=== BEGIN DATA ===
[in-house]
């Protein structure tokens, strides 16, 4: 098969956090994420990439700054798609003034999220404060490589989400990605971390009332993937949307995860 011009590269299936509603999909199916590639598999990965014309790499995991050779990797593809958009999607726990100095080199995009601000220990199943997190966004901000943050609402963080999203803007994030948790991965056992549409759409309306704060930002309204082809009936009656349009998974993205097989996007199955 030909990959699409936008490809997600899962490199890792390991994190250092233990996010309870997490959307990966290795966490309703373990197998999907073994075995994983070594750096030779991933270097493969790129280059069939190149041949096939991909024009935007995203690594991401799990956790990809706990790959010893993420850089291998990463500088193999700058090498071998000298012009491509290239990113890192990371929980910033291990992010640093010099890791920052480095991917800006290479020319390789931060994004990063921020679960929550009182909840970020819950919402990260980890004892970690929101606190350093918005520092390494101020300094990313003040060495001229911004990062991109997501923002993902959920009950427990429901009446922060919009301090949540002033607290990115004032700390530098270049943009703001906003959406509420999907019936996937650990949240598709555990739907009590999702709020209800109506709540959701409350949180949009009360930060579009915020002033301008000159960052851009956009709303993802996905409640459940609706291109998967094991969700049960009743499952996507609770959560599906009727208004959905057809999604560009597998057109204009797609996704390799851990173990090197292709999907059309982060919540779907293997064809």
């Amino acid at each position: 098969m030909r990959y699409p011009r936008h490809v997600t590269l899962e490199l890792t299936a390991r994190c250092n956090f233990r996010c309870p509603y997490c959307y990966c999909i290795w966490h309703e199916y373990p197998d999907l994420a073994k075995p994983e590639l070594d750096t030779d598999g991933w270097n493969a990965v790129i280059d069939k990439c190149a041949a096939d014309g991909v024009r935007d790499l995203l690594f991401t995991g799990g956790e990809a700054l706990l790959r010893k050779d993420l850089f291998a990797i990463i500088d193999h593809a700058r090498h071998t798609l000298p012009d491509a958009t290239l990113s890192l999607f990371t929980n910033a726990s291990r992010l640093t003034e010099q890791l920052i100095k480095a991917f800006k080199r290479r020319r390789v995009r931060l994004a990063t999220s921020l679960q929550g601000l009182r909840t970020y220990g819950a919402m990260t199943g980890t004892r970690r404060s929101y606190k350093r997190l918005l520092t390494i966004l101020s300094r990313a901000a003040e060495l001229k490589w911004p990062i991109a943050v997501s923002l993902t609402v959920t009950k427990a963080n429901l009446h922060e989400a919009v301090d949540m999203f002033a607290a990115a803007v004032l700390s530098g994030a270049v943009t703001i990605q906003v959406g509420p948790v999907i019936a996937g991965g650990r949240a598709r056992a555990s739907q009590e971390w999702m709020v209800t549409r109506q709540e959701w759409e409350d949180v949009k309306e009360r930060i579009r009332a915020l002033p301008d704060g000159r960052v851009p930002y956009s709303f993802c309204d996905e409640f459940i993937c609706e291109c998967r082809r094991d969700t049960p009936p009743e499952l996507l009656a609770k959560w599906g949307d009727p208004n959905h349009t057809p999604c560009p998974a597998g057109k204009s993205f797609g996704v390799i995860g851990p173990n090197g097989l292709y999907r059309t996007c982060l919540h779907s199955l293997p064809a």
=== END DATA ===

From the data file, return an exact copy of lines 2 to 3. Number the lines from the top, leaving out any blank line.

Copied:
């Protein structure tokens, strides 16, 4: 098969956090994420990439700054798609003034999220404060490589989400990605971390009332993937949307995860 011009590269299936509603999909199916590639598999990965014309790499995991050779990797593809958009999607726990100095080199995009601000220990199943997190966004901000943050609402963080999203803007994030948790991965056992549409759409309306704060930002309204082809009936009656349009998974993205097989996007199955 030909990959699409936008490809997600899962490199890792390991994190250092233990996010309870997490959307990966290795966490309703373990197998999907073994075995994983070594750096030779991933270097493969790129280059069939190149041949096939991909024009935007995203690594991401799990956790990809706990790959010893993420850089291998990463500088193999700058090498071998000298012009491509290239990113890192990371929980910033291990992010640093010099890791920052480095991917800006290479020319390789931060994004990063921020679960929550009182909840970020819950919402990260980890004892970690929101606190350093918005520092390494101020300094990313003040060495001229911004990062991109997501923002993902959920009950427990429901009446922060919009301090949540002033607290990115004032700390530098270049943009703001906003959406509420999907019936996937650990949240598709555990739907009590999702709020209800109506709540959701409350949180949009009360930060579009915020002033301008000159960052851009956009709303993802996905409640459940609706291109998967094991969700049960009743499952996507609770959560599906009727208004959905057809999604560009597998057109204009797609996704390799851990173990090197292709999907059309982060919540779907293997064809």
């Amino acid at each position: 098969m030909r990959y699409p011009r936008h490809v997600t590269l899962e490199l890792t299936a390991r994190c250092n956090f233990r996010c309870p509603y997490c959307y990966c999909i290795w966490h309703e199916y373990p197998d999907l994420a073994k075995p994983e590639l070594d750096t030779d598999g991933w270097n493969a990965v790129i280059d069939k990439c190149a041949a096939d014309g991909v024009r935007d790499l995203l690594f991401t995991g799990g956790e990809a700054l706990l790959r010893k050779d993420l850089f291998a990797i990463i500088d193999h593809a700058r090498h071998t798609l000298p012009d491509a958009t290239l990113s890192l999607f990371t929980n910033a726990s291990r992010l640093t003034e010099q890791l920052i100095k480095a991917f800006k080199r290479r020319r390789v995009r931060l994004a990063t999220s921020l679960q929550g601000l009182r909840t970020y220990g819950a919402m990260t199943g980890t004892r970690r404060s929101y606190k350093r997190l918005l520092t390494i966004l101020s300094r990313a901000a003040e060495l001229k490589w911004p990062i991109a943050v997501s923002l993902t609402v959920t009950k427990a963080n429901l009446h922060e989400a919009v301090d949540m999203f002033a607290a990115a803007v004032l700390s530098g994030a270049v943009t703001i990605q906003v959406g509420p948790v999907i019936a996937g991965g650990r949240a598709r056992a555990s739907q009590e971390w999702m709020v209800t549409r109506q709540e959701w759409e409350d949180v949009k309306e009360r930060i579009r009332a915020l002033p301008d704060g000159r960052v851009p930002y956009s709303f993802c309204d996905e409640f459940i993937c609706e291109c998967r082809r094991d969700t049960p009936p009743e499952l996507l009656a609770k959560w599906g949307d009727p208004n959905h349009t057809p999604c560009p998974a597998g057109k204009s993205f797609g996704v390799i995860g851990p173990n090197g097989l292709y999907r059309t996007c982060l919540h779907s199955l293997p064809a």